NetChoice response: Consumers and Small Businesses would lose from Sen. Warren’s proposal to break-up Amazon, Facebook, and Google
Senator Warren’s new draconian attack on tech threatens to throttle innovation, kneecap user experience, increase prices for goods, and threaten America’s leadership in tech.
It seems that in Sen. Warren’s eyes, all large businesses are bad businesses — but the middle class whom she tries to fight for greatly benefit from the very businesses she wants to rip apart — such as Google and Facebook.
In her Medium post, Sen. Warren proclaims Amazon, Facebook, and Google as “monopolies” while ignoring the incredible competition in every market in which they operate.
Contrary to popular belief, Amazon is only the third largest retailer in the U.S. — far from a monopoly. And consumers can just as easily order goods with a touch of a mobile app from WalMart or quickly search for a lower price from a previously unknown business.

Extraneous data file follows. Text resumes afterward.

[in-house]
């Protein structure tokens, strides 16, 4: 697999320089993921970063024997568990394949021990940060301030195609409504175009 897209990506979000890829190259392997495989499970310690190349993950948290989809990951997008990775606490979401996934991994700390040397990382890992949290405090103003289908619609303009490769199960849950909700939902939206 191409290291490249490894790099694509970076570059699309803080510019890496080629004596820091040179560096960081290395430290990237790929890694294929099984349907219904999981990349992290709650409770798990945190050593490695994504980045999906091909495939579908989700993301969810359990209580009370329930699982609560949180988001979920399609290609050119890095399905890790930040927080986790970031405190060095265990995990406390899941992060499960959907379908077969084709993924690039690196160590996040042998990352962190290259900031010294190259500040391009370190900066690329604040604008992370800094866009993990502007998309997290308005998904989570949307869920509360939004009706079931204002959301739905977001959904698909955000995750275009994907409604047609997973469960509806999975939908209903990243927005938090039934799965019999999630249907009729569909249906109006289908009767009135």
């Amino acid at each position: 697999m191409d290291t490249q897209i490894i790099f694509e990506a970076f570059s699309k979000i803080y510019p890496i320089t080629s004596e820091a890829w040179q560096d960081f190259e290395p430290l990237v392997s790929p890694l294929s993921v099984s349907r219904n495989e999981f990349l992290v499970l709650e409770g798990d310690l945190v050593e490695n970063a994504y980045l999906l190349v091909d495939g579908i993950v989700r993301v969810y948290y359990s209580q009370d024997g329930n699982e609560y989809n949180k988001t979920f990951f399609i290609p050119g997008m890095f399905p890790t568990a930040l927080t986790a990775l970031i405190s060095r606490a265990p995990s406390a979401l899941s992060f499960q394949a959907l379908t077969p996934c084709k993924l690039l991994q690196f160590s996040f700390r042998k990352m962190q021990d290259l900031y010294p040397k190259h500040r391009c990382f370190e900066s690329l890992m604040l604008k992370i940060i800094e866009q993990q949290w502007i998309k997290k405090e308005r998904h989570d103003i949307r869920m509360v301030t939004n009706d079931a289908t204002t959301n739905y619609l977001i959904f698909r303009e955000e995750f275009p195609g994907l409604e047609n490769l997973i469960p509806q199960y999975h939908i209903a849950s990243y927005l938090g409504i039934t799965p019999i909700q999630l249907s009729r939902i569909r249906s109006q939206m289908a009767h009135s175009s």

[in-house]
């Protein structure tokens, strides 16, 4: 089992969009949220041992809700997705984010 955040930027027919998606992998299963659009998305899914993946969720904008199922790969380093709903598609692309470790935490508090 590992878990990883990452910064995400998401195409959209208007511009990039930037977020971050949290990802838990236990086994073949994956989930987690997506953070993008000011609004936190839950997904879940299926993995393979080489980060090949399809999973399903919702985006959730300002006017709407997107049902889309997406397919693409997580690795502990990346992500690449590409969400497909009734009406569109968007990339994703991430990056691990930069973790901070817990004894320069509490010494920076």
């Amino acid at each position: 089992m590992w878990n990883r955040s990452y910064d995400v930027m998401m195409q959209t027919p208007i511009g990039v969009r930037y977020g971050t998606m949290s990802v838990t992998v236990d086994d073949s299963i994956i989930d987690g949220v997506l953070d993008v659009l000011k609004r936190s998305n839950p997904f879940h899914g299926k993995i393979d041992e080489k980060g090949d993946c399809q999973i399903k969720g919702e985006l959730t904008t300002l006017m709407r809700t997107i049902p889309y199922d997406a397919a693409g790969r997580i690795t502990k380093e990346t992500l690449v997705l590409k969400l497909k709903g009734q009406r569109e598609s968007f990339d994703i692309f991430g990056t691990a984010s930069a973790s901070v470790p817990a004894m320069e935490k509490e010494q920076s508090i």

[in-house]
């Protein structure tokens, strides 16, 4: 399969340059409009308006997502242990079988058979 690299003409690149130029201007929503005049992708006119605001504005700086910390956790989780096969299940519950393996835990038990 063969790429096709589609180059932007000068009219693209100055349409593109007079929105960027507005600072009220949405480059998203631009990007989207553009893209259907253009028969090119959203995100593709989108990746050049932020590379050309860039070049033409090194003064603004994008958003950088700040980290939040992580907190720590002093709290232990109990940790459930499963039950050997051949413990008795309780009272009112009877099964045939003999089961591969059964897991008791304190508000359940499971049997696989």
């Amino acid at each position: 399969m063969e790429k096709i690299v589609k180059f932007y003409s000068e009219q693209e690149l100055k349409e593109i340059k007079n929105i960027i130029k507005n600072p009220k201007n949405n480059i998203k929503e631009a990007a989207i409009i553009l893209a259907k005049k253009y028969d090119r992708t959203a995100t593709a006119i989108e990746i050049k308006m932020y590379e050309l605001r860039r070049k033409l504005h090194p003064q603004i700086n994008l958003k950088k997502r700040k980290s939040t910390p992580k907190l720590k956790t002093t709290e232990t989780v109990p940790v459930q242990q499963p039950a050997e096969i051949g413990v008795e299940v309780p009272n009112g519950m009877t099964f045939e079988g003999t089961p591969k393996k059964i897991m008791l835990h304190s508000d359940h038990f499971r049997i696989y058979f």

With less than 20 million U.S. users, Facebook’s messaging app WhatsApp is much smaller than alternatives such as Apple’s iMessage connecting over 90 million consumers in the U.S.
Tik Tok, a fairly new competitor in the social media market, has over half a billion users worldwide.
And in search, Google’s competition is a click away.
These American businesses are not “consumer-harming monopolies” but high quality social networking services that have earned global success in a competitive marketplace.
The American success stories — Google, Facebook, and Amazon — empower small businesses to reach new customers all over the world like never before. From online marketplaces to photo sharing services, they allow individuals to connect with the world in ways only dreamt of twenty years ago.
We hope that Sen. Warren remembers consumers can freely reallocate how they spend their time online whenever they want — and many have already done so. Commentary on some of Facebook’s U.S.-based users logging off show that social media is a dynamic and competitive marketplace, not a monopolized and stagnant one.
Before making calls for dismantling America’s innovators, Sen. Warren should provide more than anecdotes and platitudes. To justify her claims, the Senator must show harm to consumers and small businesses — something that doesn’t exist in a world where prices for goods have never been lower, and where the number of new businesses remains strong.
Sen. Warren’s attack on tech may sound good from a podium in Iowa. But is a bad move for our country and for our middle class.
NetChoice is a trade association fighting for free expression and e-commerce on the internet.